PAGE 138. He tells us, that the Scripture's Speaking of Men's crucifying to themselves the Son of God afresh, Heb. vi. 6. is quite another Thing than Chrift's Offering up himself as crucified within them, for appeafing the Wrath of God against them. In which he manifeftly perverts W. Smith's Words aforegoing, by adding the Term crucified, and abuses the Quakers by infinuating that they urge that Text to prove what his Perverfion would make them affert,

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He then proposes this Question, When does the Scripture ever fpeak of Chrift's making Satisfaction to the Juftice of God for our Sins? • And in Answer thereto, would infer, that tho' the Scripture does not ufe that Word, yet fince it expreffes the fame Thing in Effect,

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may be proper enough to use that Word, unlefs Men will needlefly wrangle about Words.' But from the fame Premifes he might much better have argued for omitting that Term; for fince the Scripture does not use it, but fully expreffes the Doctrine of Remiffion in other Terms, the Impofingthat Word is a prefumptuous Addition to the Text, and altogether unneceffary, unless Men are minded to exalt themfelves, by preferring their own Mode of Expreffion to fuch as the Holy Ghoft has thought fit to use.

If our Opponent's next three Queries, p. 138, 139. be not well grounded, he has notably fecured himself from Detection. By the Marginal Letters W. P. it may be supposed he intends William Penn, but he neither refers to Page nor Book. To avoid therefore the unreasonable Labour of reading all that Author's Works, feveral hundred Sheets in Folio, in fearch of what perhaps may not be there, we must be content to leave our Adverfary Sleeping in his Intrenchments,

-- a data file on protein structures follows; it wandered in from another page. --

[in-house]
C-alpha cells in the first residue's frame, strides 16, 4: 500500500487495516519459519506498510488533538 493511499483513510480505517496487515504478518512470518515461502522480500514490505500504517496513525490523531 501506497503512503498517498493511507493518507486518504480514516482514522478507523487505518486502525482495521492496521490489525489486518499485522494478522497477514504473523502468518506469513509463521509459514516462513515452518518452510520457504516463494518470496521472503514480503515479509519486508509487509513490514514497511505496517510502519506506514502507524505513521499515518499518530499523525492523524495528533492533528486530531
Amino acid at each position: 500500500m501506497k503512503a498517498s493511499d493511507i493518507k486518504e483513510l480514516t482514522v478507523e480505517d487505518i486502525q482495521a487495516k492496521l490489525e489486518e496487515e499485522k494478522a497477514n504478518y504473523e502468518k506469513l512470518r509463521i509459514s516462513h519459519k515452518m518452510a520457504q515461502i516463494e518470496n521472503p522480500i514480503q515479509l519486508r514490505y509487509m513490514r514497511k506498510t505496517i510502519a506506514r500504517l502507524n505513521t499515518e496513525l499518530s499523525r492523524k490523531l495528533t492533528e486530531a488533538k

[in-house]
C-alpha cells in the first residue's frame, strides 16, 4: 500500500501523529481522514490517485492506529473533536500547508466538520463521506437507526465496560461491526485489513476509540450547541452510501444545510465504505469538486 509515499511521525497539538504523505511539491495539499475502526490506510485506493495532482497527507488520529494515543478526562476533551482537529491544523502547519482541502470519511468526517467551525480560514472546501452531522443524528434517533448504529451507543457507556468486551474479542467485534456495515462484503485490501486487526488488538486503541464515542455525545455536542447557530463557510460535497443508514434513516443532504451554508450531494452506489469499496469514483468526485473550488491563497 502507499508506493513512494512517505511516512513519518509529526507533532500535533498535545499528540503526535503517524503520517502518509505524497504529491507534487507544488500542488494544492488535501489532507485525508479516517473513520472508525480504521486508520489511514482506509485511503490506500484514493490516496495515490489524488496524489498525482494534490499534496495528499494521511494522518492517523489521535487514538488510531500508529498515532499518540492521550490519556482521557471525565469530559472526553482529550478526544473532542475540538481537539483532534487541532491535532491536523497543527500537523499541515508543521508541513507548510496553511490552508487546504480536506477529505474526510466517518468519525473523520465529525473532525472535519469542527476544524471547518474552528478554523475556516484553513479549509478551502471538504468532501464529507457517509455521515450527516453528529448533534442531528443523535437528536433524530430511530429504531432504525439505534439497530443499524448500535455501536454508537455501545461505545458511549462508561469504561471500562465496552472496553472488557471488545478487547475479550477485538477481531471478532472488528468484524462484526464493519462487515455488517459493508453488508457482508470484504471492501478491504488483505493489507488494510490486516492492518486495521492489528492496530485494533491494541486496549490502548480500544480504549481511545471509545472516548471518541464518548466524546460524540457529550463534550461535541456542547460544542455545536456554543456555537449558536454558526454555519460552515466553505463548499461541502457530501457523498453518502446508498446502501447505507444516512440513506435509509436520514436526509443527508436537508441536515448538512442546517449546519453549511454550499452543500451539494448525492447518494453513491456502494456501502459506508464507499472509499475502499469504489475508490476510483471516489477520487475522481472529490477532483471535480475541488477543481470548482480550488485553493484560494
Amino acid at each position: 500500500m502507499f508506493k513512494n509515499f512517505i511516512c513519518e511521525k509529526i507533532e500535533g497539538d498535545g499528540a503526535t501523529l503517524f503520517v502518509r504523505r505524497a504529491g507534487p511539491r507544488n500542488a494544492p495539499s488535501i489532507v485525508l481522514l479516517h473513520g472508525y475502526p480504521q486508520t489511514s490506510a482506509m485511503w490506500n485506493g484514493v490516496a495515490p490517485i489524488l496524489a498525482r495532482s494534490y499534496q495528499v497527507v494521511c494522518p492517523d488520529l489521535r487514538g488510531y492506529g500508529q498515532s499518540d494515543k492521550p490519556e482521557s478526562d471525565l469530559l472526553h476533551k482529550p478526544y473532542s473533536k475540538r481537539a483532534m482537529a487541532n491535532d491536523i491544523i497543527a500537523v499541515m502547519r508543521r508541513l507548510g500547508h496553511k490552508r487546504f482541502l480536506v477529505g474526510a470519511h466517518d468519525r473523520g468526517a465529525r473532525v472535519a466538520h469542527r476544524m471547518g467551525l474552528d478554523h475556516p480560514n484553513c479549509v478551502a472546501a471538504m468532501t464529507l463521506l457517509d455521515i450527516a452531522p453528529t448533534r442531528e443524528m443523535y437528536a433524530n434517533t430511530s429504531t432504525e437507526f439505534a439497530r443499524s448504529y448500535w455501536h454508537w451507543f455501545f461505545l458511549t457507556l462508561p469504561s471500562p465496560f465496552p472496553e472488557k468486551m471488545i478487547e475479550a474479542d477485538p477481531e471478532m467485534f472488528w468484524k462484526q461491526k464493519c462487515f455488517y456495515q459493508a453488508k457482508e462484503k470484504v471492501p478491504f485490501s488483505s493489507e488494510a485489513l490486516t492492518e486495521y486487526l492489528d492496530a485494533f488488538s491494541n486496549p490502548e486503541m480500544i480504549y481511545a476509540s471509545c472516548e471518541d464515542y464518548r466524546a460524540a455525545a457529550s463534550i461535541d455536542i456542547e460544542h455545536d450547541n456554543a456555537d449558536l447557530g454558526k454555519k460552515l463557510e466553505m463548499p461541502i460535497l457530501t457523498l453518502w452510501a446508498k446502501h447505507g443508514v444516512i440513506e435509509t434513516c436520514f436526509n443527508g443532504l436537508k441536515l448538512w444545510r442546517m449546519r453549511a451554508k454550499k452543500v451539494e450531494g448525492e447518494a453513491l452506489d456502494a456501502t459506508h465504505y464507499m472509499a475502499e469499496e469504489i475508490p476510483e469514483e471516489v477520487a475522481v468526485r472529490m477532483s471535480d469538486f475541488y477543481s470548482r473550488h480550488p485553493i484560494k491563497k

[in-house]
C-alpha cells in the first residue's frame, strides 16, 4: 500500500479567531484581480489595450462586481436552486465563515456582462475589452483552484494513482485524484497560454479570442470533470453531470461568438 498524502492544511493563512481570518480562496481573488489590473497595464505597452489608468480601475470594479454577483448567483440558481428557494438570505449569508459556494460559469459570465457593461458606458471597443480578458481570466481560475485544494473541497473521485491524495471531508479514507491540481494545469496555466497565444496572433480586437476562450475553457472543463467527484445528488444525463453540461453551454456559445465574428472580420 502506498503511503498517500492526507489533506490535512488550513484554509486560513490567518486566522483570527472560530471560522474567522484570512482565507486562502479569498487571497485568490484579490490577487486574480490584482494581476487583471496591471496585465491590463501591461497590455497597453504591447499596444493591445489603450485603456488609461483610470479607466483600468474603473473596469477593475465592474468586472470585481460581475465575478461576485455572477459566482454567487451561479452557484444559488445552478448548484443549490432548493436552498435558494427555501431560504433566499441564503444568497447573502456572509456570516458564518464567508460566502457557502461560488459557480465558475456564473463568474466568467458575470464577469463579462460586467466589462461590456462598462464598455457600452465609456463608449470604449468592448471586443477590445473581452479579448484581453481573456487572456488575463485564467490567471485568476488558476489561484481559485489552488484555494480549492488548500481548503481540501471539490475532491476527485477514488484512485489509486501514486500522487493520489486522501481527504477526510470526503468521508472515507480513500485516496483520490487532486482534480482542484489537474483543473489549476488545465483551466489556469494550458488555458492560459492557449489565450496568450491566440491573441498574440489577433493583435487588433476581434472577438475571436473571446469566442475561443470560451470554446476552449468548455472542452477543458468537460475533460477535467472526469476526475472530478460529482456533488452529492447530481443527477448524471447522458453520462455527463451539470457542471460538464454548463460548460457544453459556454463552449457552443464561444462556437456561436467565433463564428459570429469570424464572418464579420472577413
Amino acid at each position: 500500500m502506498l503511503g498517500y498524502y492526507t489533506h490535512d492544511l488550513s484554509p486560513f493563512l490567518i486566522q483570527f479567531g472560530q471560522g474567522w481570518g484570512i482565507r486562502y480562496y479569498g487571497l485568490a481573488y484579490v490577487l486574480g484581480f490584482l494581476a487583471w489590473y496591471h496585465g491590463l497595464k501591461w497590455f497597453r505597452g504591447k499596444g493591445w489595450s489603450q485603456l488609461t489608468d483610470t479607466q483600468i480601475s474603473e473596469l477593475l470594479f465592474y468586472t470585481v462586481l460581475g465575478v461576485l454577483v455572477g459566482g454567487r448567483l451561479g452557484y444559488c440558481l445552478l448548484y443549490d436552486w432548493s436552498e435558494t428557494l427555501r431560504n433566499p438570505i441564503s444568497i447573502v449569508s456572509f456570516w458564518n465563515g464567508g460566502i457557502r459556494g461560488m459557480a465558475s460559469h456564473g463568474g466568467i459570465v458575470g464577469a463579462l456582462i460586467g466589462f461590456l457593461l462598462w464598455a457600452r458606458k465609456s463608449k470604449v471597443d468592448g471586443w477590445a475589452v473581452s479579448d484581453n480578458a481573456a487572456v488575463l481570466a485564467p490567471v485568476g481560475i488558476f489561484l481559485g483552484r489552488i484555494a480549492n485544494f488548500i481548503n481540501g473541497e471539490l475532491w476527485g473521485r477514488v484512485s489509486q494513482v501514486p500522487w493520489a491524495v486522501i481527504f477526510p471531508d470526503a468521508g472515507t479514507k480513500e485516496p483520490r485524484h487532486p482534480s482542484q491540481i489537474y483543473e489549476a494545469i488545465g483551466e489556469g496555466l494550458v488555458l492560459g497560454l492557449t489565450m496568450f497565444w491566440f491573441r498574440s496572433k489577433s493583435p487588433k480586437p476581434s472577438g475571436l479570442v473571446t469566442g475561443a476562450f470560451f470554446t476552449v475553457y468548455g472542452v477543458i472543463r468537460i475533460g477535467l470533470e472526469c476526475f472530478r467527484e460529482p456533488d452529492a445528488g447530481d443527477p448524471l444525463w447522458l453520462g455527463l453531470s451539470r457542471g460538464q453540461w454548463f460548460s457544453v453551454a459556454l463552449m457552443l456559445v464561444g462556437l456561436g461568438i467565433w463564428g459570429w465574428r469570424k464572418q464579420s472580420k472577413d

HE feems to acknowledge, p. 140. Some of the Quakers owning, that the Obedience, Death and Sufferings of Chrift, in the Flesh, is that whereby Remiffion of Sins that are part is obtain❜d.' And adds, I wish they would all do fo. In which we think he has his Desire, nor do we find in their Writings any Thing contradictory thereto. But that our Reader may clearly fee that they have a true Seripture Notion of Juftification, we tranfcribe the following Declaration.

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(a) I MUST again declare, that we are led by the Light and Spirit of Chrift, with holy Reverence to confefs unto the Blood of Christ shed at Jerufalem, as that by which a Propitiation. was held forth to the Remiffion of Sins that were Paft through the Forbearance of God unto all that believed: And we do embrace it as fuch: and do firmly believe, that thereby God de⚫clared his great Love to the World, for by it is the Consciousness of Sin declared to be taken away, or Remiffion fealed to all that have known true Repentance and Faith in his • Appearance. But becaufe of the Conditions, I mean Faith and Repentance, therefore do we exhort all to turn their Minds to the Light and Spirit of Chrift within, that by feeing their Conditions, and being by the fame brought both into true Contrition and holy Confidence in God's Mercy, they may come to receive the Benefit thereof, for without that neceffary Condition, it will be impoffible to obtain Remiffion of Sins, though it be fo generally promulgated thereby. To conclude; As in my Anfwer at large, fo here in fhort, I fay, Juftification may be taken in a two fold Senfe; Compleatly and Incompleately; or rather thus, Compleat Juftification hath two Parts: the firft is not imputing past Sins, or accounting a true Penitent, • as Righteous, (or clear from the Guilt of past Sin) as if he had never finned, through the Remiffion which God declared and fealed up to all fuch · in the Blood of his Son; and thus far Righteoufnels as imputed goes, and is the firft Part, or Juftification begun. The compleat, or laft

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(a) W. P's. Worksyol. 2. p. 411.